Can tech companies and mobile-only banks win over banking customers?

Todd DupeySenior Vice President of Market Research
January 21, 2020, 3:00 PM GMT+0

We’re speeding toward a future in which every major tech company has its own respective bank and wants you to bank with them. Apple and Google will likely compete even more fiercely once the latter launches its “smart checking account” – a move that highlights Google’s focus on the ever-growing mobile-payments ecosystem.

A YouGov study conducted at the end of 2019 finds mobile-only banks do well in capturing the attention of Americans: at least six in 10 (62%) say they are aware of at least one major mobile-only banking platform. What’s more, at least one in nine (13%) consumers say they will use a mobile-only bank in 2020.

Current landscape of mobile-only banking

Mobile-only banks – alternatives or supplements to traditional, brick-and-mortar banks – have been edging into the finance space for several years in an effort to match consumers’ appetite for mobile convenience.

Their offers include little or no fees, the convenience of banking from a smartphone and, for several, budgeting assistance (Google plans to do this, too) along with specific perks of each app.

Looking at eight of the top mobile-only banks (according to Forbes), new YouGov data finds that about 62 percent of consumers are aware of at least one mobile-only bank and nearly one in five (22%) have used one before. An additional 13 percent say they are extremely likely to use a mobile-only bank in the next year.

This doesn’t include other types of online banking services, such as mobile payments and credit cards, which have attracted other fintech start-ups, traditional banks, and tech giants to throw their hats in the ring (take, for example, Apple’s mobile wallet and credit card).

Privacy is a concern in the perception of mobile-only banks—but is less of a problem among mobile-only customers

Mobile-only banks cultivate a fair amount of trust among the general public: one in four (25%) people say there are no drawbacks to using a mobile-only banking app or service.

But privacy concerns remain as one of the top three barriers to mobile-only banks. One in four (25%) people who haven’t used or heard of mobile-only banks identify privacy concerns as a drawback.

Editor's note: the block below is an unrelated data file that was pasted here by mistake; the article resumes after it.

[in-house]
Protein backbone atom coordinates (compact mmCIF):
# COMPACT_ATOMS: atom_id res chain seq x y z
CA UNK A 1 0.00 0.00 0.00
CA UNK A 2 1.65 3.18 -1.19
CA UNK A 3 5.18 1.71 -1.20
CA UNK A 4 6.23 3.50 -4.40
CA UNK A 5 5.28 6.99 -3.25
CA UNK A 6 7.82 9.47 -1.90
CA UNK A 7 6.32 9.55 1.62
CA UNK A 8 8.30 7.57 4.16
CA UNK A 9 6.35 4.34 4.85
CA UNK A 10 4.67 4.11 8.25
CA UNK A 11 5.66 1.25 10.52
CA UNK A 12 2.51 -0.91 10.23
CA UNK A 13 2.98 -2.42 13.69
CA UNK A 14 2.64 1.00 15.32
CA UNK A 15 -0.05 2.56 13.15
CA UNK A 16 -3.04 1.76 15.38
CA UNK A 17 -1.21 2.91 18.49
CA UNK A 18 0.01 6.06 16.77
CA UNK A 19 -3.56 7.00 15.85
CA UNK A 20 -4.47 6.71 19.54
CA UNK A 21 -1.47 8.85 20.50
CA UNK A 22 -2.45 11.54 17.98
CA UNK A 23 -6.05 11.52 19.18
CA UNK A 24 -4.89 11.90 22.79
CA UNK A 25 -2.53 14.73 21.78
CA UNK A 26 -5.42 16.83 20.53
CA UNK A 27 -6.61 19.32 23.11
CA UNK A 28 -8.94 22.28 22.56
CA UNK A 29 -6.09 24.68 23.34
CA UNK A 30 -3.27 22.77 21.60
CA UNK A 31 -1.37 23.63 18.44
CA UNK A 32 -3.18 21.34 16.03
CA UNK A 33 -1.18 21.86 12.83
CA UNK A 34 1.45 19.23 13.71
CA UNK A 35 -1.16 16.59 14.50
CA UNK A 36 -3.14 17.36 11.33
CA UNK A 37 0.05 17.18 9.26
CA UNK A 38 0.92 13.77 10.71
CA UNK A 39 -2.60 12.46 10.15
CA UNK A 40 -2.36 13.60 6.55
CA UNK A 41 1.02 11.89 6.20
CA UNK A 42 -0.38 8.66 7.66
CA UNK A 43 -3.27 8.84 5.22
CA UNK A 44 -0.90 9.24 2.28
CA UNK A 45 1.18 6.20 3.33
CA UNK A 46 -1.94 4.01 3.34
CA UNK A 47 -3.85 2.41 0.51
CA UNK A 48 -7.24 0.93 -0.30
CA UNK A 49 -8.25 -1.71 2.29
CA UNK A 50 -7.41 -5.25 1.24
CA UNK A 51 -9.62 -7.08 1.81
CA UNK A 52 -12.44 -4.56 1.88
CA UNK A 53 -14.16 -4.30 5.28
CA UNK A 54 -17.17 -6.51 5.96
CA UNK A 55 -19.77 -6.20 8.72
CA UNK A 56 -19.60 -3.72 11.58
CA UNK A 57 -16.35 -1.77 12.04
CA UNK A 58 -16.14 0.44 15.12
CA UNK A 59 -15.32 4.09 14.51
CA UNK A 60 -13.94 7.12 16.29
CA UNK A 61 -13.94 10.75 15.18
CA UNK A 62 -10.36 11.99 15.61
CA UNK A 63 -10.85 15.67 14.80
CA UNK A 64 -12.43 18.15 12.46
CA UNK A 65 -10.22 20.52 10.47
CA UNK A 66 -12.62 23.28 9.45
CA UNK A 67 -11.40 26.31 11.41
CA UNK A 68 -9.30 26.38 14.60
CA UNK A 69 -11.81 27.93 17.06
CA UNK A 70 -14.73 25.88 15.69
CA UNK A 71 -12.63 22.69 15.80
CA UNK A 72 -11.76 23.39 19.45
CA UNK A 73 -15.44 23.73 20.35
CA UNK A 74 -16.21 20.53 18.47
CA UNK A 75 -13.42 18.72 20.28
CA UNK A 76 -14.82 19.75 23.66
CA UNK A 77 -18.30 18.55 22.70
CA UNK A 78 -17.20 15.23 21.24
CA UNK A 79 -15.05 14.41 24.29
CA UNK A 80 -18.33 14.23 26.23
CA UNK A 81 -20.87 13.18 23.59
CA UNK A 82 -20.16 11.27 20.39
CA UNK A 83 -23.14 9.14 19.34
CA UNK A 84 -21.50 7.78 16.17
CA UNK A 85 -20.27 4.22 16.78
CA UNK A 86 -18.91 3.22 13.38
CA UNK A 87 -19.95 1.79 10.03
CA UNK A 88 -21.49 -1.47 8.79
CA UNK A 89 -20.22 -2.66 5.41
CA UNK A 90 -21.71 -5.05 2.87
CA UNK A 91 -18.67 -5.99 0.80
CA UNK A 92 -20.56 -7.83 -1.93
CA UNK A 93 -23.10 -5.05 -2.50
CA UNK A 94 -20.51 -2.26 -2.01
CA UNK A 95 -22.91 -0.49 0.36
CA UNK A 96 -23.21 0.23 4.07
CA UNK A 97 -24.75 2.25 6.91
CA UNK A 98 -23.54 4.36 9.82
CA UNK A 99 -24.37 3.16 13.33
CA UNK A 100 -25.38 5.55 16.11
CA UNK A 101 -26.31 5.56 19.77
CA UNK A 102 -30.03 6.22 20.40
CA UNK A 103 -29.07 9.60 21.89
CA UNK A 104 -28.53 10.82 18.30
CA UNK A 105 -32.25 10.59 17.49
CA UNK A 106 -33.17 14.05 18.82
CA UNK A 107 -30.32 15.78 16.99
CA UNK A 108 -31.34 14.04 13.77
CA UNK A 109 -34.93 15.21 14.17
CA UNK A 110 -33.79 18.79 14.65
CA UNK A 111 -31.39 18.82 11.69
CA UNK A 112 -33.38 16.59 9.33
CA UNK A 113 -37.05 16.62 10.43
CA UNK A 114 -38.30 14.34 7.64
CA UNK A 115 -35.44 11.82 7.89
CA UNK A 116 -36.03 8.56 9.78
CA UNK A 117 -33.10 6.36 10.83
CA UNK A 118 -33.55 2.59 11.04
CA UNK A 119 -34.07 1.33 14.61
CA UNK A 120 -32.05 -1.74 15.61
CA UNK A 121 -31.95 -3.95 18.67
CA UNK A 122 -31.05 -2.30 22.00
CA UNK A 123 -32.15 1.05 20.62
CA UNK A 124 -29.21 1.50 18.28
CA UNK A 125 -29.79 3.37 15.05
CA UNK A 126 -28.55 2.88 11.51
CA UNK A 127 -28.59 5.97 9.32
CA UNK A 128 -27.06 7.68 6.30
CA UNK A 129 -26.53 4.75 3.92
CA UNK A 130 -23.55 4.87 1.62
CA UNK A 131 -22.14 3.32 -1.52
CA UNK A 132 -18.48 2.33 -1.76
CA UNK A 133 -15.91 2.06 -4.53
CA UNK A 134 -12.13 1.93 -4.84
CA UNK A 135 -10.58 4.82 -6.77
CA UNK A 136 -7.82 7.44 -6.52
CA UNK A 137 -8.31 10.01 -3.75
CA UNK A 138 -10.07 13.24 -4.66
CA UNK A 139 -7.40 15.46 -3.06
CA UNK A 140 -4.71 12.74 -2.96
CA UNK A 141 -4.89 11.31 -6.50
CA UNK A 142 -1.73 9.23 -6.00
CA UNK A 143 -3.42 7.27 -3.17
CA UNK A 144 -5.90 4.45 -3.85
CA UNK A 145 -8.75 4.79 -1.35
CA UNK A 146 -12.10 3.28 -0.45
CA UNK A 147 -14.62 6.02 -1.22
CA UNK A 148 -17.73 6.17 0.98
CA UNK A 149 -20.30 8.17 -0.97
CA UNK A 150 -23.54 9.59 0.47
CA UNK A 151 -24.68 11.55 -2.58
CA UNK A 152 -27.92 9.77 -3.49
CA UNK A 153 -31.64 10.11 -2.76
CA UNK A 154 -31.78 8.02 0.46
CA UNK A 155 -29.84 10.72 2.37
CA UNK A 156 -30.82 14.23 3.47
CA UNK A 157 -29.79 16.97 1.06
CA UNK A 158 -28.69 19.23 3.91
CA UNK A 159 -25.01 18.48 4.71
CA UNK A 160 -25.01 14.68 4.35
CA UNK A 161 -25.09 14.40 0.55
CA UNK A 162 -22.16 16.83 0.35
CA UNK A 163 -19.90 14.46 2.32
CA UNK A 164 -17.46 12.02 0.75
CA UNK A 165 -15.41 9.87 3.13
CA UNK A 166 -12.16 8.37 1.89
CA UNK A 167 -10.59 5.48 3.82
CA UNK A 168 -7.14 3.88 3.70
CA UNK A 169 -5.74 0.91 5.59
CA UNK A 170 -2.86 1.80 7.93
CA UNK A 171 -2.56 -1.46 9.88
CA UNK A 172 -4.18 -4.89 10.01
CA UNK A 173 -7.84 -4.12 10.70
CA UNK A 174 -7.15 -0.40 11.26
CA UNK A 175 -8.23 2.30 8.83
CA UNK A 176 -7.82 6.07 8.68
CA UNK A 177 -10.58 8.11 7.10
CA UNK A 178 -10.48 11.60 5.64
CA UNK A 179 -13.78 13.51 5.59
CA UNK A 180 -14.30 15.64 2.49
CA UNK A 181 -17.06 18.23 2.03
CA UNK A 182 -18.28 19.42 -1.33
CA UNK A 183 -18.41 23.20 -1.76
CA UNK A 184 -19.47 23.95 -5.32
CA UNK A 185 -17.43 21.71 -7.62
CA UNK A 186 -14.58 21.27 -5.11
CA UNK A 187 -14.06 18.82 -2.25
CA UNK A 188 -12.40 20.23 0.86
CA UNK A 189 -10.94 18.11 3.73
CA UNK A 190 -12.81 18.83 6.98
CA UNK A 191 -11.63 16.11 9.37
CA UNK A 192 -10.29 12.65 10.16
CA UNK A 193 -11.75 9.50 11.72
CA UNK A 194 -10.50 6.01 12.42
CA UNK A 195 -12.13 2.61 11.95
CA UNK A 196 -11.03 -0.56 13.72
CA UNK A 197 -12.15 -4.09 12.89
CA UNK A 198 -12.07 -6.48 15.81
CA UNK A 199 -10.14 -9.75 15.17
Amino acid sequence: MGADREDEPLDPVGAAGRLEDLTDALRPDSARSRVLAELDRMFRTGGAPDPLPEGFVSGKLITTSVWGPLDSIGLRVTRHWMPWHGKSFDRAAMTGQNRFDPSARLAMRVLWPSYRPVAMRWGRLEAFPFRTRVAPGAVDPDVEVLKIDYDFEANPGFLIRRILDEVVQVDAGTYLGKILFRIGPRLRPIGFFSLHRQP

Other top hurdles include security concerns (27%), preference for a traditional bank over an alternative bank (22%), and lack of knowledge of the service (19%).

What can Google learn from mobile-only banks for attracting customers to its Google Pay checking account?

Google recently announced it is joining the mobile banking space this year with a checking account service. It will focus on mobile-only banking, offering “smart checking accounts” through consumers’ Google Pay mobile app and will partner with Citigroup for the financial and regulatory aspects. What can it do to attract new customers?

Mobile-only banks like Ally Bank and Chime have surmounted these hurdles for some consumers. Ally and others are most popular among Millennials but are on an equal footing with traditional banks among Gen X. Mobile-only banks also tend to be more popular among Hispanics and African Americans. For Chime, the largest share of users tends to have a total household income of less than $40,000, but Ally and Simple’s user base is significantly more likely to be people with a total household income of at least $80,000 or more.

Recent users (consumers who have used these mobile-only banks in the past 6 months) are not bogged down by privacy and security in the way that light or non-users are. Though privacy concerns are still a top drawback identified by recent Ally Bank users, they are not in the top five drawbacks for recent Chime users, and not in the top 10 for recent Simple users. All told, recent users of all 3 apps are significantly less likely to rate privacy as an issue compared to Americans overall.

The study finds that recent users of Varo, Qapital, Aspiration, Moven, and BankMobile follow a similar trend. Those who have used the mentioned digital banks in the past 6 months are less likely to view security and privacy as drawbacks or barriers to using a digital bank.

Targeting the types of people who are using existing mobile-only banks – both the young and upwardly mobile as well as those on a tighter budget (the lower end of the household income spectrum) – might capture some of the most promising customers for Google’s checking account service. These groups are less likely to have privacy concerns (or to have them allayed once they started using mobile-only bank apps) and may be most interested in its budgeting features.

Methodology: All figures, unless otherwise stated, are from YouGov Plc. Total sample size was 2,596 adults. Fieldwork was undertaken between 4th - 6th November 2019. The survey was carried out online. The figures have been weighted and are representative of all US adults (aged 18+).

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